The potential environmental effects of a likely increase in tourists/tourism-related traffic volumes in particular locations/along particular routes shall be considered and mitigated as appropriate. Such a consideration should include potential impacts on existing infrastructure (including drinking water, wastewater, waste and transport) resulting from tourism proposals. Galway County Council will support Irish Water and Fáilte Ireland to ensure that tourism is serviced by adequate and appropriate water services infrastructure
8.9 Outdoor Tourism Pursuits
8.9.1 Greenways / Blueways
The Council actively supports the provision of greenway and blueway infrastructure within the county and acknowledges that benefits from tourism and recreational amenity perspective. Pillar 3 of the National Action Plan for Rural Development focuses on ‘Maximising our Rural Tourism and Recreational Potential’, with a specific recommendation to promote the development of greenways and blueways, and other recreational opportunities, and to support sustainable rural jobs through targeted tourism initiatives. The Council will continue to support and facilitate the provision of greenways/blueways where appropriate within the county. These are further examined in Chapter 9 Biodiversity, Green Infrastructure and Natural Heritage.
Policy Objectives Greenways/ Blueways
GBW 1 Walkways and Cycleways
To promote and facilitate the development of walkways and cycleways at appropriate locations throughout the County subject to environmental considerations.
GBW 2 Future Development of Network of Greenways
To support the delivery of sustainable strategic greenway/blueways projects in the county in accordance with the Strategy for Future Development of National and Regional Greenways.
8.9.2 Coastal and Marine Tourism
County Galway has both an extensive coastline and Islands which are a major tourism asset attraction particularly in the summer months. The county has three blue flag beaches which includes Traught in Kinvara, An Trá Mhór in Inverin and Trá an Dóilin in Carraroe. The county’s beaches are a popular resource for a number of water sports activities including surfing, kite-surfing, swimming, paddle boarding, kayaking etc. and also for activities such as walking, jogging and general enjoyment of the coastal area. The protection of the coastline as a tourism asset is imperative to ensure long-term benefits from tourism activities.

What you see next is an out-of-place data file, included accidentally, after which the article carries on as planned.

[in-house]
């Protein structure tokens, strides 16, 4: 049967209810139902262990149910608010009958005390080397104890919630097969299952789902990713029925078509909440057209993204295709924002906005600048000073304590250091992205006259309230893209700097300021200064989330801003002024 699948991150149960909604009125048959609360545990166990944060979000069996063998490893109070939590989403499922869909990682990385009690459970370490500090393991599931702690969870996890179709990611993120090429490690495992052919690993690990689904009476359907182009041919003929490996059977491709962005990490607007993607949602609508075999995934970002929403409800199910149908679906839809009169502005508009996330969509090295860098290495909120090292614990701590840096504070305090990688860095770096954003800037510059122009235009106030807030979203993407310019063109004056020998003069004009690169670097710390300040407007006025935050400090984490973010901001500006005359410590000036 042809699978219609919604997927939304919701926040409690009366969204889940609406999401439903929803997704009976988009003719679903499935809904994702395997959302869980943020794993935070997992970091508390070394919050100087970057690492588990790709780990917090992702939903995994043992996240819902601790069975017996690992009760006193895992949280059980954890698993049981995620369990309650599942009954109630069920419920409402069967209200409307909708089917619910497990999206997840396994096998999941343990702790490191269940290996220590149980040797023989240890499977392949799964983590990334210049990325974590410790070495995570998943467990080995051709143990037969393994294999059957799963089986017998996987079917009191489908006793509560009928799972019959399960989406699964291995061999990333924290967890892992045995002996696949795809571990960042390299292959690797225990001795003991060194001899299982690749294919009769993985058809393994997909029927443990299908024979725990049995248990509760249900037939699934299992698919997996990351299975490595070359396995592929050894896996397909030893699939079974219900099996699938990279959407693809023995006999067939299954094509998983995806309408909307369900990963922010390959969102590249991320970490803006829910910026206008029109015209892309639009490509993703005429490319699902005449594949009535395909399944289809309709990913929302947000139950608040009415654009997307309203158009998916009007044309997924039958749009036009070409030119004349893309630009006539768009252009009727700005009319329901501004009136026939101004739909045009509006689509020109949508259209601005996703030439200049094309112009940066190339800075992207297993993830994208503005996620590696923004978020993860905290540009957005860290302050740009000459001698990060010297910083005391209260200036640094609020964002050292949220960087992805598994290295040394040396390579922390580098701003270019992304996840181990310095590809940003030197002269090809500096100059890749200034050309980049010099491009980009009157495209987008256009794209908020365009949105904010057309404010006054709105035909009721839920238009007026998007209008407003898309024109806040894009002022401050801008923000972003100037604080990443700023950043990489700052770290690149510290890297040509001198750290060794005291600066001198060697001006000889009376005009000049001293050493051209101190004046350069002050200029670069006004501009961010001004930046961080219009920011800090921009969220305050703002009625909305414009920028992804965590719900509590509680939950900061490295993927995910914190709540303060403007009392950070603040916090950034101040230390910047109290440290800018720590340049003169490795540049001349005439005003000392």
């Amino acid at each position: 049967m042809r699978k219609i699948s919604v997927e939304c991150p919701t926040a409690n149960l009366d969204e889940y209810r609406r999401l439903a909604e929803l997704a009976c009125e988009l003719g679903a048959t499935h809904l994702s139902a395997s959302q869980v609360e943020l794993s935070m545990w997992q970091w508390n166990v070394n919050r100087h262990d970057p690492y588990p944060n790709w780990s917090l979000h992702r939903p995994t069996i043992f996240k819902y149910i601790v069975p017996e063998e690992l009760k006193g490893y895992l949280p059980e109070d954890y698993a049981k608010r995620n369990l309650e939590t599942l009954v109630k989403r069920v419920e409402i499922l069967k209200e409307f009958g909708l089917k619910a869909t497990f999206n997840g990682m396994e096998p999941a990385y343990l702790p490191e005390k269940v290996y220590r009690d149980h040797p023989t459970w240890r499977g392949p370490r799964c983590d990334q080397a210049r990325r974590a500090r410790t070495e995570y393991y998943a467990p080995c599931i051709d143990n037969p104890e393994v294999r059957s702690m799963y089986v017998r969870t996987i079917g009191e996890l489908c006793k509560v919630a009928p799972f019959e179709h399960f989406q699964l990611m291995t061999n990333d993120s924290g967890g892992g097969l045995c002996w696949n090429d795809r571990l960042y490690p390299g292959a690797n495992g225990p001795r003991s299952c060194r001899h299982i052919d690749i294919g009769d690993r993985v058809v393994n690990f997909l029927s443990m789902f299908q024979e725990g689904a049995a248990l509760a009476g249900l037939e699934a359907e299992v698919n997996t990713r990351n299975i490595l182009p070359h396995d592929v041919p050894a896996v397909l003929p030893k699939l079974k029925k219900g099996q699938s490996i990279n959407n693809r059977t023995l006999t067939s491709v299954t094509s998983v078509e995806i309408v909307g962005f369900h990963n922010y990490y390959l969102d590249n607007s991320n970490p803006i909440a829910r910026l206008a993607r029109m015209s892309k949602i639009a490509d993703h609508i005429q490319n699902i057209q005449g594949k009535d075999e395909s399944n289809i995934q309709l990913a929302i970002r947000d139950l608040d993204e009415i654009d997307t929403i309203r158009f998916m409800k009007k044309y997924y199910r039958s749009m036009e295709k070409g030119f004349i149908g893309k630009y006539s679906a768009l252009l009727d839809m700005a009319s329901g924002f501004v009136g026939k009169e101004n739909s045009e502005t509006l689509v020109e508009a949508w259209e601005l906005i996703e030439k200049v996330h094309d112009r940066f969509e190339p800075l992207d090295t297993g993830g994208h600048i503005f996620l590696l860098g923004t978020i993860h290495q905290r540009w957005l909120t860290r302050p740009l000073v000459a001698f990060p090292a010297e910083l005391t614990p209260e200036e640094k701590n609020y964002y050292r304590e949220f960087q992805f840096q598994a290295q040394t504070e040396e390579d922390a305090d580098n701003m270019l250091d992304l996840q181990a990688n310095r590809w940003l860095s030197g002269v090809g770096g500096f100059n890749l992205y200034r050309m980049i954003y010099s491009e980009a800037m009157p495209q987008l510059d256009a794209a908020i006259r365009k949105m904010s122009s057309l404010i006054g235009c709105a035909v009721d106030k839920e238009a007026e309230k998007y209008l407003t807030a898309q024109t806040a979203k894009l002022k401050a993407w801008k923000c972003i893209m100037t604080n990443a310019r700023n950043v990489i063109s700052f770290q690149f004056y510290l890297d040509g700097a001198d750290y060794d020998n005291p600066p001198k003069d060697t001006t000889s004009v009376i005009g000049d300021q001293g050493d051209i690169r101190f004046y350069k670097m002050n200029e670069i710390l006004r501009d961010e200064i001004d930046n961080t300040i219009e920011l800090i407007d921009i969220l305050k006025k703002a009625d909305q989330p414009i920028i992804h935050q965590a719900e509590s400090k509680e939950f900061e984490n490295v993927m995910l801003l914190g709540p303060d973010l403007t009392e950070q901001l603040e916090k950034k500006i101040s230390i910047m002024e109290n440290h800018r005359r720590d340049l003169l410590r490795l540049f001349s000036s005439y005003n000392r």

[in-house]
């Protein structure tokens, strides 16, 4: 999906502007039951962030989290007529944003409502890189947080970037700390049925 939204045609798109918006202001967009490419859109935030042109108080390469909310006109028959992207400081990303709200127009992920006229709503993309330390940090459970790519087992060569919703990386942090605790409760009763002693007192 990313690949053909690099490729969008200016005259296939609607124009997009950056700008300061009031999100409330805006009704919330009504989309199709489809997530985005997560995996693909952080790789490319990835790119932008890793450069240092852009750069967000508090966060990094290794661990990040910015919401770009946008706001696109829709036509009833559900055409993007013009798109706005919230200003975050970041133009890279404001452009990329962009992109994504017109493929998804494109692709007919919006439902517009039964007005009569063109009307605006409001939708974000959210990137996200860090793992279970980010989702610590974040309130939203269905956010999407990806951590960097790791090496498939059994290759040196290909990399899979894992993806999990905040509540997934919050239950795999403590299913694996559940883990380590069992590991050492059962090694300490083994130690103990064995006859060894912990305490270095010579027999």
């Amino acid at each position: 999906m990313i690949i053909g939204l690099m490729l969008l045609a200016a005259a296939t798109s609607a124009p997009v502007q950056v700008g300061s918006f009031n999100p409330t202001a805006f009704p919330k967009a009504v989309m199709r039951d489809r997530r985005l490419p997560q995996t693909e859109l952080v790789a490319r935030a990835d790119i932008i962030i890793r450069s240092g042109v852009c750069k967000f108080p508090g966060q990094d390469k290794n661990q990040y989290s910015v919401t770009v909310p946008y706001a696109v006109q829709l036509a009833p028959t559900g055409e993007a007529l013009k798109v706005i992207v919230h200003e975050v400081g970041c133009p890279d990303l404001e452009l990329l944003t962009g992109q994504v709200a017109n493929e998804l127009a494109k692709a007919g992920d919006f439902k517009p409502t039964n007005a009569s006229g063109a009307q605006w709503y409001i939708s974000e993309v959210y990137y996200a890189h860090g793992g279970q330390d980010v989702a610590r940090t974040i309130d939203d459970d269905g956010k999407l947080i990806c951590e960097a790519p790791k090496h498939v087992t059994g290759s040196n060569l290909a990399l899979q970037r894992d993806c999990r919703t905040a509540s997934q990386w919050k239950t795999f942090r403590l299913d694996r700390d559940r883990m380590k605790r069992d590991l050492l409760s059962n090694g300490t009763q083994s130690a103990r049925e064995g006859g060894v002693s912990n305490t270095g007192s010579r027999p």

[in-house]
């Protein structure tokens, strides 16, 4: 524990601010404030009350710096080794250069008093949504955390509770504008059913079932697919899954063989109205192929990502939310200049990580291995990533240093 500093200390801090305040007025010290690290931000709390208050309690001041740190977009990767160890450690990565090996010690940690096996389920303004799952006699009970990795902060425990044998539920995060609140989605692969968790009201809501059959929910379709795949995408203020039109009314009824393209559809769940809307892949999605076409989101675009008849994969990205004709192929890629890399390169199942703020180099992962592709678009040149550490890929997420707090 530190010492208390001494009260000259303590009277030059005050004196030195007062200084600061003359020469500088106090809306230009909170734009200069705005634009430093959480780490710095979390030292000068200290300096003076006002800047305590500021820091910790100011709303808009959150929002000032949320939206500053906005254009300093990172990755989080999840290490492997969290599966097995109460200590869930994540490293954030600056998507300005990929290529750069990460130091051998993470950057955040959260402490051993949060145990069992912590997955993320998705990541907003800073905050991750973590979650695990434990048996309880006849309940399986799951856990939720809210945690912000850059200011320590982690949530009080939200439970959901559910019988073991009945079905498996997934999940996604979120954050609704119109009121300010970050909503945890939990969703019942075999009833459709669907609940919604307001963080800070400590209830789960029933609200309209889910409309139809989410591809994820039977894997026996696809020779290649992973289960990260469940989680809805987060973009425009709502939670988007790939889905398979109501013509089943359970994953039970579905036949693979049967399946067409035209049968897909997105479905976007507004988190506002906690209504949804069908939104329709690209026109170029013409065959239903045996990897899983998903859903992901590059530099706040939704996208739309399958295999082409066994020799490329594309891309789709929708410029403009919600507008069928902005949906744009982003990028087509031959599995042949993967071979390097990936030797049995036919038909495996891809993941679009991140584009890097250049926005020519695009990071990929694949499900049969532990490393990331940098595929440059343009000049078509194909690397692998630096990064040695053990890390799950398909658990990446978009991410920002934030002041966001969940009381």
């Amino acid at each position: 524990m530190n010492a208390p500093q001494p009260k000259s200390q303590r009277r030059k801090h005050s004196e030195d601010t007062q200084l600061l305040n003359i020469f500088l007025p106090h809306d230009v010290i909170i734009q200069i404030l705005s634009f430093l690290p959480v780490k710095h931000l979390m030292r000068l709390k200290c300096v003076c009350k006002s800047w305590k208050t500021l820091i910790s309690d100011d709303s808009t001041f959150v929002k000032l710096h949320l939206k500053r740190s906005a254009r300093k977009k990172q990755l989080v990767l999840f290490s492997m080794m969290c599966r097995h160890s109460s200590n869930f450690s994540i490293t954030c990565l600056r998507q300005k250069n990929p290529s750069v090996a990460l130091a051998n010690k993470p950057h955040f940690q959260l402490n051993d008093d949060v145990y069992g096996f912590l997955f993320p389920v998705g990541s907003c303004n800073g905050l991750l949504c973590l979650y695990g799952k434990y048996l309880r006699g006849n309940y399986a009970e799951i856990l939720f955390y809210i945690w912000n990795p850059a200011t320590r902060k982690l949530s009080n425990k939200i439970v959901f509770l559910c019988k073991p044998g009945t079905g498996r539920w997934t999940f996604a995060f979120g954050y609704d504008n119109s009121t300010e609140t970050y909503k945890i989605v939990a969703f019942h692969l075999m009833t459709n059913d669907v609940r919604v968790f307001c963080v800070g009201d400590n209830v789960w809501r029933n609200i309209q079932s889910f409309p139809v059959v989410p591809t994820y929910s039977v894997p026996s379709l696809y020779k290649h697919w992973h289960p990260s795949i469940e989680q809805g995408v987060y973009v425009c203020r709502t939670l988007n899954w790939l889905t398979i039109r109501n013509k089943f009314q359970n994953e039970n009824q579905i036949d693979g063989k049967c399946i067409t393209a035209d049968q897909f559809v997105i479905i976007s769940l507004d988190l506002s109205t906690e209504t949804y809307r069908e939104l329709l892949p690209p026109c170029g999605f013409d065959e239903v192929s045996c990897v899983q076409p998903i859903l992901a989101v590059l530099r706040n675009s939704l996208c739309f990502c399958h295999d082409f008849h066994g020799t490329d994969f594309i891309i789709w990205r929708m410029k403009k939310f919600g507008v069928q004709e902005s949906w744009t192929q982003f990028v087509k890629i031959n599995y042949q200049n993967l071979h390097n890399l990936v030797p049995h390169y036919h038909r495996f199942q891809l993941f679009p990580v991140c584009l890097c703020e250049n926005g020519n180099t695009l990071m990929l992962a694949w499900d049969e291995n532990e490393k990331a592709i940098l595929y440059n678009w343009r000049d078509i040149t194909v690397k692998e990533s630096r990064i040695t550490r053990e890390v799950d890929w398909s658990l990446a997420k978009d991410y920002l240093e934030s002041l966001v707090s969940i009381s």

Policy Objectives Coastal Tourism
CT 1 Tourism Resource
To protect beaches, and bathing areas as valuable local amenities and as a tourism resource and support the maintenance, protection and improvement of access to these amenities.
CT 2 Water Sports
To encourage the development of coastal tourism in areas such as water-sports and water-related activities and events subject to normal planning and environmental criteria
CT3 Tourism Development
To support proposals for tourism development in coastal areas where it can be demonstrated that there will be no negative impacts on the amenities of the area, the integrity of the natural, environment or the economic value of the County’s coastline and beaches.
CT 4 Blue Flags
To continue to work with An Taisce, the local community and other relevant stakeholders to retain and increase the number of Blue Flag awards in the County.
CT 5 Tourism Products
To support the protection and enhancement of our islands, coastline and waterways as tourism products and attractions, subject to community and environmental carrying capacity.
8.9.3 Lakeland and Waterway Tourism
The lakelands and waterways of the county are rich natural resources that attract numerous visitors each year. In Lough Corrib the county contains the largest lake in the Republic of Ireland. In addition to their scenic beauty they offer opportunities for a wide range of activities such as fishing, Kayaking, rowing, sailing, bird-watching and pleasure boating. Ensuring access to the lakes and waterways and the sustainable management of activities taking place on the water, on the lakeshore and in the riparian zone of waterways is essential to ensure a balance between tourism development and conservation of natural heritage in these areas.
Policy Objective Lakeland and Waterway Tourism
LWT 1 Lakeland and Waterways Tourism
To support the development of tourism activities in lakeland areas and waterways subject to Normal Planning and environmental criteria. All proposed developments shall be in accordance with the Water Framework Directive and all relevant EU Directives.
8.10 Cultural Tourism
8.10.1 Heritage Tourism
The Council acknowledges the importance of and wealth of heritage tourism which is located within the county. Galway is home to Ireland’s largest ‘living’ Gaeltacht and a rich mosaic of heritage attractions, arts, traditional music and cultural activities. The arts, culture, heritage and the unique linguistic heritage of Galway form a significant element of the tourism industry in the County. There are a number of examples of the vibrancy of heritage tourism in the county which is apparent from the tourism visitor numbers of 2019 including Kylemore Abbey & Garden at 560,000, Connemara National Park at 238,378, Dún Aonghasa at 131,273 and Leenane Cultural Centre at 92,000.
While it is important to recognise the economic contribution that is made through heritage tourism, there is the potential to further enhance heritage tourism development in the county. The integration of activities, including our heritage assets, our unique culture including linguistic and the local history can further enhance this area. The Council will support the protection and appropriate enhancement of our heritage tourism sites for the advancement of the tourism sector.